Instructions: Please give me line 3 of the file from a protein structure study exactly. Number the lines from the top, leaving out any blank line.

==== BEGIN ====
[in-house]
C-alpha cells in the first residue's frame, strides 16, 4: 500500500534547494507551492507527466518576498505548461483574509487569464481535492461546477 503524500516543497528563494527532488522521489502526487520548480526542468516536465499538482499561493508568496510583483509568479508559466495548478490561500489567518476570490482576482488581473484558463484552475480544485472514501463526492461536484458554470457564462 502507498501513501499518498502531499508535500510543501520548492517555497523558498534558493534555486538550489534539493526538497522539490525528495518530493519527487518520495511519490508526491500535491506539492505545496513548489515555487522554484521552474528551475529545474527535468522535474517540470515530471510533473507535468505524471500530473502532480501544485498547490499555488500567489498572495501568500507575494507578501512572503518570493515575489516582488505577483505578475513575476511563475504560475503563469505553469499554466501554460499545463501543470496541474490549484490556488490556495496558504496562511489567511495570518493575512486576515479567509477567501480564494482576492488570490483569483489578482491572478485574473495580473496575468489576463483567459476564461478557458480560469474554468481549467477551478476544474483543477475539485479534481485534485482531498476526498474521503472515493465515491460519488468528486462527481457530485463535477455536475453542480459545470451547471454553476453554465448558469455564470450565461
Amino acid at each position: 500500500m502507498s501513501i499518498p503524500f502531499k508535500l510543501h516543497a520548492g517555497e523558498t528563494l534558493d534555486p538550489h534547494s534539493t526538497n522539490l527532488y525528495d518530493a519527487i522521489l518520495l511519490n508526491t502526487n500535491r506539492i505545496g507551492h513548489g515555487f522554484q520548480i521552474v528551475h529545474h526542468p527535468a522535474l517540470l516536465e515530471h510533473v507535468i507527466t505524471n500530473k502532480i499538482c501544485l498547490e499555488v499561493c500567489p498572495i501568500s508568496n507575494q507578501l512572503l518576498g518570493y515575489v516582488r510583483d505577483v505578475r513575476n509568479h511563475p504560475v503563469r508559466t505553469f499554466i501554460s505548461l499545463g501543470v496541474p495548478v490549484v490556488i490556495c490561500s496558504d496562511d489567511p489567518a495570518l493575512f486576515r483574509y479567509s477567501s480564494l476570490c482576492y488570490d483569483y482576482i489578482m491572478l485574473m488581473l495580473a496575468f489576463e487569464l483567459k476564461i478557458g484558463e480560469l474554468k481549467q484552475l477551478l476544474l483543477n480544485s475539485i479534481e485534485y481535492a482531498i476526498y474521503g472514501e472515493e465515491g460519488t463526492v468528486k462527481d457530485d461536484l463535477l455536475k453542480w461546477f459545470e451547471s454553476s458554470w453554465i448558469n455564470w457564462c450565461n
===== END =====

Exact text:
Amino acid at each position: 500500500m502507498s501513501i499518498p503524500f502531499k508535500l510543501h516543497a520548492g517555497e523558498t528563494l534558493d534555486p538550489h534547494s534539493t526538497n522539490l527532488y525528495d518530493a519527487i522521489l518520495l511519490n508526491t502526487n500535491r506539492i505545496g507551492h513548489g515555487f522554484q520548480i521552474v528551475h529545474h526542468p527535468a522535474l517540470l516536465e515530471h510533473v507535468i507527466t505524471n500530473k502532480i499538482c501544485l498547490e499555488v499561493c500567489p498572495i501568500s508568496n507575494q507578501l512572503l518576498g518570493y515575489v516582488r510583483d505577483v505578475r513575476n509568479h511563475p504560475v503563469r508559466t505553469f499554466i501554460s505548461l499545463g501543470v496541474p495548478v490549484v490556488i490556495c490561500s496558504d496562511d489567511p489567518a495570518l493575512f486576515r483574509y479567509s477567501s480564494l476570490c482576492y488570490d483569483y482576482i489578482m491572478l485574473m488581473l495580473a496575468f489576463e487569464l483567459k476564461i478557458g484558463e480560469l474554468k481549467q484552475l477551478l476544474l483543477n480544485s475539485i479534481e485534485y481535492a482531498i476526498y474521503g472514501e472515493e465515491g460519488t463526492v468528486k462527481d457530485d461536484l463535477l455536475k453542480w461546477f459545470e451547471s454553476s458554470w453554465i448558469n455564470w457564462c450565461n